Shawn may have walked to the kitchen to grab a PopTart, but Black Vulcan used his powers to turn himself into pure energy and flew there at the speed of light. Making silly electric sound effects to accompany his favorite hero's flight, Shawn poked through his cabinets in search of his snack. "Did I run out of chocolate ones already? Aw, man."
In Black Vulcan's voice, he replied to himself, "Don't worry, Shawn. You've still got plenty of strawberry ones!"
He nodded to his action figure as he popped two of the fruity pastries into the toaster. "Thanks, Vulcan. You're the best!"
As he leaned against the counter, waiting for his snack, Shawn frowned. "You know, you can do a lot of amazing things. You can shoot electricity out of your fingers, you can fly at the speed of light, you can open up holes in space-time to escape black holes, and you can totally do that awesome trick where you use lightning bolts like a lasso..."
"I learned that from Wonder Woman," Shawn interrupted himself, using Black Vulcan's voice again.
"Man, she's super hot. Amazons are the best. But anyway. You can do all that cool stuff. What's my superpower?"
Shawn's fingers tilted his action figure's head up and down, simulating a nod from the tiny Super Friend. "Your amazing memory and powers of observation, Shawn."
"Yeah, but c'mon. That's not a cool---well, okay, it is pretty awesome, but it's not a real superpower. Not like yours. You can save the whole world from Lex Luthor and Sinestro and Toyman and Cheetah---"
"Also super hot."
"You know that's right. Anyway. You save the whole planet, and what do I do? Save Santa Barbara? Not really. Most of the time, I don't save anybody. I just help out the dead dudes. The people I save are gone before I get there, when you think about it." He sighed. "I guess I'm not a real superhero after all. What would I be? Psych Man? That's really the best I can come up with. But even that's lame." He shook his head. "I'm sorry. I shouldn't be wearing you down with this. You deal with so much!"
His PopTarts burst from the toaster, startling him out of his thoughts and filling his kitchen with the strong scent of strawberry. Shaking his head, he grabbed his snack and together, he and Black Vulcan settled onto the couch for a Super Friends marathon, and Shawn lost himself to a haze of toaster pastry and the Justice League of America.
After exhausting his supply of Super Friends, Wonder Twins, and Krypto the Superdog, Shawn began flipping channels, using Black Vulcan's tiny yellow-booted foot to press the buttons on the remote. After skipping past ESPN, a Disney movie, the Channel 8 news, six infomercials, and Star Trek: The Next Generation, Shawn and his comic book companion finally landed on the Sci-Fi channel. Squinting, Shawn read the title scrolling across the bottom of the screen, captioning what appeared to be some kind of horror movie. "Mothman? What the heck is this? Wasn't Mothman a villain on the original Batman show, with Adam West?"
He half-watched the movie as he reached for the fluffy pillow on the other side of the couch and saw a big black furry-looking winged creature fly across the screen and swoop down over the shrieking protagonists. "That is definitely not from Batman." He yawned and continued watching as the group of typical slasher-flick characters fled in terror. "And here I thought that this channel couldn't get any dumber. I was wrong."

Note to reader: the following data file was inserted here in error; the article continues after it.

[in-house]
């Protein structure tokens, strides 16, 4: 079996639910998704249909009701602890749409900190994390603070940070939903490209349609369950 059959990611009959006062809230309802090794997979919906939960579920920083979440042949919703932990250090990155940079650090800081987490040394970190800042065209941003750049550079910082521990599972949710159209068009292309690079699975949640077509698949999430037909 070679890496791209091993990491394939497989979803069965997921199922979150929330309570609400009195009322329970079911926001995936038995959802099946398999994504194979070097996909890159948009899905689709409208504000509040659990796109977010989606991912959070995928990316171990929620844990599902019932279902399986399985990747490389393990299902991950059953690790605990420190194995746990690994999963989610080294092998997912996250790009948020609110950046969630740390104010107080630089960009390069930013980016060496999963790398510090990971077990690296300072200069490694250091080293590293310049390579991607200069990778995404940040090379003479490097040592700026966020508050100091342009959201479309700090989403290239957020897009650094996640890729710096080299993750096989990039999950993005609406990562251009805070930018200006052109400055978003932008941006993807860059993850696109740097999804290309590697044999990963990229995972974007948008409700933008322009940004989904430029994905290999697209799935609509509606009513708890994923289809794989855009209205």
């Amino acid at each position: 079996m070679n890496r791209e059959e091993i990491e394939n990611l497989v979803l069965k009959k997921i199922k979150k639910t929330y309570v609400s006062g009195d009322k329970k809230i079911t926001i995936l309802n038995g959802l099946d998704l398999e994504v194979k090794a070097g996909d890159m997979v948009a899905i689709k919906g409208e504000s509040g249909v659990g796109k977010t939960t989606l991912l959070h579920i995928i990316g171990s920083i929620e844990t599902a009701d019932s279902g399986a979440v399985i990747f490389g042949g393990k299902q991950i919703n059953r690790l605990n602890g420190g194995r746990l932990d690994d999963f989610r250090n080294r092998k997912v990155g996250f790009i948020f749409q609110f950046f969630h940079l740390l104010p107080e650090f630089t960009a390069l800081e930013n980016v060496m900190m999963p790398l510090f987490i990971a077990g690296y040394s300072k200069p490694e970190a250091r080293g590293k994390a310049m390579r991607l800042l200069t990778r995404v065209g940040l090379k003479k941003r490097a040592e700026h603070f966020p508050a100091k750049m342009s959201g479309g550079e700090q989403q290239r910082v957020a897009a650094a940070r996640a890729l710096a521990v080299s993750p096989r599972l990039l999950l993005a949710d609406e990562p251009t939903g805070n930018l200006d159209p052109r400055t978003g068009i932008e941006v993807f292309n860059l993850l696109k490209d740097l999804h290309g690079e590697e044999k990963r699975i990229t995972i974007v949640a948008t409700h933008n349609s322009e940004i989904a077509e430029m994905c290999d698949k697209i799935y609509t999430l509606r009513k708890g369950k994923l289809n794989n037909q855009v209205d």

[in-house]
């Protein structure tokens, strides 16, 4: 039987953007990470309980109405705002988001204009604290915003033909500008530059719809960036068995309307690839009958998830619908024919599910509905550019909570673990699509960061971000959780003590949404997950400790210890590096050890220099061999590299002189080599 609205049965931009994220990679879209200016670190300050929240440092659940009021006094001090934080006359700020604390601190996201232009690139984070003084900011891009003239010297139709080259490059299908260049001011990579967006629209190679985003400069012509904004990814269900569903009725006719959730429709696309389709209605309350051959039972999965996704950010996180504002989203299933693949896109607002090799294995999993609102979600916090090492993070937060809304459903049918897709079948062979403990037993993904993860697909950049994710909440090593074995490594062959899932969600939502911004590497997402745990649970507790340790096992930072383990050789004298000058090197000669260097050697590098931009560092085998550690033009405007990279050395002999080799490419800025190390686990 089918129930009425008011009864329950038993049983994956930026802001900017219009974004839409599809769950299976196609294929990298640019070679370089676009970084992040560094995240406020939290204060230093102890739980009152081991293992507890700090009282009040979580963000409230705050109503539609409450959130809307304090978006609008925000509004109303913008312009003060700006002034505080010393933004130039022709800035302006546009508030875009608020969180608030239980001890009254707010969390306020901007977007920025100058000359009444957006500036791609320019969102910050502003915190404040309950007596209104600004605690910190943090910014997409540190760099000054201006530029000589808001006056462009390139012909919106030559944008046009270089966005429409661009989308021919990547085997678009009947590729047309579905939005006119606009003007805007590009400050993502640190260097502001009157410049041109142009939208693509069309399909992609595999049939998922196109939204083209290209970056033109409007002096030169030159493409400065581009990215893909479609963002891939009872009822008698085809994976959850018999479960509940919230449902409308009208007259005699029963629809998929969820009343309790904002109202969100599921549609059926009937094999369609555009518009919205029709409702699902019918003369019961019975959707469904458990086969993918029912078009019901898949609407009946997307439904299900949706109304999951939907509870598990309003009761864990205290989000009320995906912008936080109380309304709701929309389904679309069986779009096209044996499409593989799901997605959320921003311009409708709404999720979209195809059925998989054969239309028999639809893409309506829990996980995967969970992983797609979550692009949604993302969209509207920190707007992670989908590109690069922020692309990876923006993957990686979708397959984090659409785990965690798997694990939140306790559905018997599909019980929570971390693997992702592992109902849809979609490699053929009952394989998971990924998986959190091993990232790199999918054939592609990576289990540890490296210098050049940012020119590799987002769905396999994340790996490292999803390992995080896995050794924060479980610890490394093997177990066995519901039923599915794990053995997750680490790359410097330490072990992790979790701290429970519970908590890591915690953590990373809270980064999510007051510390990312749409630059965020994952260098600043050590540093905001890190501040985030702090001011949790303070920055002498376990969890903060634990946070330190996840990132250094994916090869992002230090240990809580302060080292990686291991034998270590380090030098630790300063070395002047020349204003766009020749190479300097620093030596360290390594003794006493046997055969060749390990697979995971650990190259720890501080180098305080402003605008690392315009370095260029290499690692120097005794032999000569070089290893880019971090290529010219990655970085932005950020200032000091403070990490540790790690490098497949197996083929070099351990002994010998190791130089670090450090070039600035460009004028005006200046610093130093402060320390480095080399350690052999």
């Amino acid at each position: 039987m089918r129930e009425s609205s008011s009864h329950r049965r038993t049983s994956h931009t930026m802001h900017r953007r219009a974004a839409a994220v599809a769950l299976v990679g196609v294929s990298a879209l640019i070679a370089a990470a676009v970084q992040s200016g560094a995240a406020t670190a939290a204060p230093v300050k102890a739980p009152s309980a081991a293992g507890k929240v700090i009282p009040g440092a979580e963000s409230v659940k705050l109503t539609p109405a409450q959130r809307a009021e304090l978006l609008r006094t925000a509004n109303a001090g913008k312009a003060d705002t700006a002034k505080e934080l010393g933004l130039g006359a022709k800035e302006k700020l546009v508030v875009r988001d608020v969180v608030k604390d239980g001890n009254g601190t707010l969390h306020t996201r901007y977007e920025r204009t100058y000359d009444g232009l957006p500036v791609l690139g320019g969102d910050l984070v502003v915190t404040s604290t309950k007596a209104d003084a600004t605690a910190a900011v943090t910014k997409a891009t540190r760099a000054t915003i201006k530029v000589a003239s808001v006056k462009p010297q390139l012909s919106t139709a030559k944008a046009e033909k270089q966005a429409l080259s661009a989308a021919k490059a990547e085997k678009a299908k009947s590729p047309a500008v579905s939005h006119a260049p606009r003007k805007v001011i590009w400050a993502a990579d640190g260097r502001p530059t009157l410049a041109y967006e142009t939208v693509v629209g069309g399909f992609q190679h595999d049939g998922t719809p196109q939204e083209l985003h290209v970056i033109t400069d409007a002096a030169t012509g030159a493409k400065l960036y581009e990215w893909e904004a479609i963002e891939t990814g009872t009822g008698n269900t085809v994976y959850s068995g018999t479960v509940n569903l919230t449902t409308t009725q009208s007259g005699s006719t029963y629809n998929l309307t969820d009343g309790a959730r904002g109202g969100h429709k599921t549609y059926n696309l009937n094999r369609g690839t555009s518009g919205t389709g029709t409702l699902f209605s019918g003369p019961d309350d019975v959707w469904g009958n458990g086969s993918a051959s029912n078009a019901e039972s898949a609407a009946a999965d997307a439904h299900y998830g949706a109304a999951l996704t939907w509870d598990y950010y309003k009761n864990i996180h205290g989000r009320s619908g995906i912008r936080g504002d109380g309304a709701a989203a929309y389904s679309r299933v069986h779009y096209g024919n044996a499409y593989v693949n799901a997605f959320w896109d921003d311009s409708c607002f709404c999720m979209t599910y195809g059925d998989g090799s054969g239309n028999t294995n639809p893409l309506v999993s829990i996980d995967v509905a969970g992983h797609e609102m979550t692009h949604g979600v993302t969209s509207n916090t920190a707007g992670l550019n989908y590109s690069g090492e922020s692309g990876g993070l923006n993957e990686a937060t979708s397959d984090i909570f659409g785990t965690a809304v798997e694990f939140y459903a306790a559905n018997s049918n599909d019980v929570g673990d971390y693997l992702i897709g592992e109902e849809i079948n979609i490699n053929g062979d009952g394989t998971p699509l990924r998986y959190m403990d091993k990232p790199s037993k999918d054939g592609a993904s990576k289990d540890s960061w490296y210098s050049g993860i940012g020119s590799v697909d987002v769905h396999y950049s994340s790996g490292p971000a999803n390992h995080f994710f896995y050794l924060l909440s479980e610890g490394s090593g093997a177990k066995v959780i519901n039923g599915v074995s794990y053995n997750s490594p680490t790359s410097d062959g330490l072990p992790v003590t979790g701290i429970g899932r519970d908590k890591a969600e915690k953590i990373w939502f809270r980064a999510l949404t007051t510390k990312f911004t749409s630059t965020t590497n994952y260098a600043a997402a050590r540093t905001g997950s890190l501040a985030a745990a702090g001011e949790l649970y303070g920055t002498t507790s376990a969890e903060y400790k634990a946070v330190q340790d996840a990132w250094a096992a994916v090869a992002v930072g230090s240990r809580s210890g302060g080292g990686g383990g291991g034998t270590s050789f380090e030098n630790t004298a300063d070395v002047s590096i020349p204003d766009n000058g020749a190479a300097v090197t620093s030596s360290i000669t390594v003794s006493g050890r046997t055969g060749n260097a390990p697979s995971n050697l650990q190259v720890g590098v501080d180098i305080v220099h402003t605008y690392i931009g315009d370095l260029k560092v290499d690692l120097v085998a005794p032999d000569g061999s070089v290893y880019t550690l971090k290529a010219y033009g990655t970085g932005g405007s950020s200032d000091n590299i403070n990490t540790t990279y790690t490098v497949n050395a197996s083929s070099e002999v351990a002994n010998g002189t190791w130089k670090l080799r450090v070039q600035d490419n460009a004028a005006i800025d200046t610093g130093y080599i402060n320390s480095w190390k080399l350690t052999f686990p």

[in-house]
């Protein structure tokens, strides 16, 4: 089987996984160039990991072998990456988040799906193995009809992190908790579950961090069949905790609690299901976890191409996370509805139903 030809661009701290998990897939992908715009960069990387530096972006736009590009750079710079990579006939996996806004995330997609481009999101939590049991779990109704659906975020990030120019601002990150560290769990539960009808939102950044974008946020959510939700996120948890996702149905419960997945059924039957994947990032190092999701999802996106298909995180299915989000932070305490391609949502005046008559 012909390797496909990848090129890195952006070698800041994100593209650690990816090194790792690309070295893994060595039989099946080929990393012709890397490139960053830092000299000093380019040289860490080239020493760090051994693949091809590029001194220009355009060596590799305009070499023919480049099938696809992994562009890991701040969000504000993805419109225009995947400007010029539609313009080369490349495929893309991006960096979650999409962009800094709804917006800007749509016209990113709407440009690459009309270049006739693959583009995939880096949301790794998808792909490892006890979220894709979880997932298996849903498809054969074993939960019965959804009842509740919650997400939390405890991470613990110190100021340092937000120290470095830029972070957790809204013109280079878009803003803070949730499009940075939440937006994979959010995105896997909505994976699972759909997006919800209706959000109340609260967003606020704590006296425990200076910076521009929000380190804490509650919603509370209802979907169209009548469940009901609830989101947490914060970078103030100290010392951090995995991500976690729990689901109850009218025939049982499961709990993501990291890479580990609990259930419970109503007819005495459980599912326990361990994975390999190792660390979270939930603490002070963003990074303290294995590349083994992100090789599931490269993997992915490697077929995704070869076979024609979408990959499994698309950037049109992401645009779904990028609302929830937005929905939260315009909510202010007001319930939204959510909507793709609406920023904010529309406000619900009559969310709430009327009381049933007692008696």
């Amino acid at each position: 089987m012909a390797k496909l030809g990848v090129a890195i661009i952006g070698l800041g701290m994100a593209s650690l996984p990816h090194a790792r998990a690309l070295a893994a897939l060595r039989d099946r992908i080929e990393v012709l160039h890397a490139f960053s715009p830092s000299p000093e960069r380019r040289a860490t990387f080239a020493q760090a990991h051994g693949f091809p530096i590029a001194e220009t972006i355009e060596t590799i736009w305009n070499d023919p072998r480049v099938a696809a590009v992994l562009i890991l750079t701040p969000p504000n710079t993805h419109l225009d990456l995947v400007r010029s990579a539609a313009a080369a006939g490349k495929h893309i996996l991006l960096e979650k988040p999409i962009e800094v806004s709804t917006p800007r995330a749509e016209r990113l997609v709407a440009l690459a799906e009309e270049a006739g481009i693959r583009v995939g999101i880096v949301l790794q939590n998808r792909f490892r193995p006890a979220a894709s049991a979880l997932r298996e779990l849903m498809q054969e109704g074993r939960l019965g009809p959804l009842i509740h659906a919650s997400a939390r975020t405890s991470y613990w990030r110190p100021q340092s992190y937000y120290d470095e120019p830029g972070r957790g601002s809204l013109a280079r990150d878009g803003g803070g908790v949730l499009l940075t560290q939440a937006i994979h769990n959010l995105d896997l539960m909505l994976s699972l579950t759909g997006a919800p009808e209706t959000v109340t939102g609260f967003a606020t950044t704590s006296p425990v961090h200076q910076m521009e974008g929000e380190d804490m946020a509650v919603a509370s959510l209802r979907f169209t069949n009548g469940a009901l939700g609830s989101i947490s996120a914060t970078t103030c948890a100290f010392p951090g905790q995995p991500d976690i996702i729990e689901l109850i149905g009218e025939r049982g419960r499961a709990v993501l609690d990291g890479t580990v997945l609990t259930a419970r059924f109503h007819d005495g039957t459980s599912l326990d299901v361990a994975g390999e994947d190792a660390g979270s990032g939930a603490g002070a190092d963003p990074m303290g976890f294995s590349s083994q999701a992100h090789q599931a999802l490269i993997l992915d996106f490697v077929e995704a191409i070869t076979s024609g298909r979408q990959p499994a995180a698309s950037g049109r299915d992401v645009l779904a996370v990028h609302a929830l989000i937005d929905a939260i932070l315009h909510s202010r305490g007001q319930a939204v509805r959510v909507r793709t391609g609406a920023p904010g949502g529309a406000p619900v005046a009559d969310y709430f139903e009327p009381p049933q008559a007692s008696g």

Leaning his head against the warm, downy pillow, Shawn drifted off to sleep. The last thing he saw before he closed his eyes was the gleam of twin red eyes turning to face the television audience.
Shawn would have slept right through the storm if the wind hadn't sent a tree branch crashing through his window. Gasping in shock, he woke up in a cold sweat and sat bolt upright, looking around for the source of the crashing, shattering noise. He felt the cold, wet gusts of air and stinging raindrops pelting him at high speed before his mind had even registered that there was a big, thick, splintered oak branch poking through the glass of the window beside his front door.
"How did that even happen?" he cried, flinching a little as the roaring boom of thunder shook the room. "One Missi---" Lightning flashed overhead before he could even begin counting Mississippis, the bright white light blinding him for a second. "I need to get that window closed!" As he looked around for something, anything, to use as a barrier to keep the wind and rain out of his house, he found himself kind of wishing he could call his dad. I bet Dad would know exactly what to do about this.
But he quickly shook his head free of that madness and decided that he only had very limited options. He could try pushing his dresser over there and getting it in front of the window to cover up the hole. It was that, or patch the window with duct tape. Neither choice sounded great, but there wasn't much he could do with such short notice. "Maybe if I were a real psychic, I could figure this out easier," he said to himself, laughing a little at the thought. He rolled up his sleeves and headed to the bedroom, ready to rearrange the furniture.
...After only two and a half minutes of shoving as hard as he could and only moving the dresser two and a half feet, he decided that maybe the duct tape solution wasn't such a bad idea after all. He put on some really old work gloves that he found in a drawer under the sink to protect his hands from the broken glass, slipped his shoes back on so he didn't step on any loose shards, and snagged the roll of fluorescent orange duct tape from the plastic crate of office supplies that he'd meant to take to the Psych office three months ago and kept forgetting. He figured that the first step in fixing the window was to move the big ugly branch out of the way. Since he was at ground level, there was no danger of him hitting someone below by knocking the branch out of the way.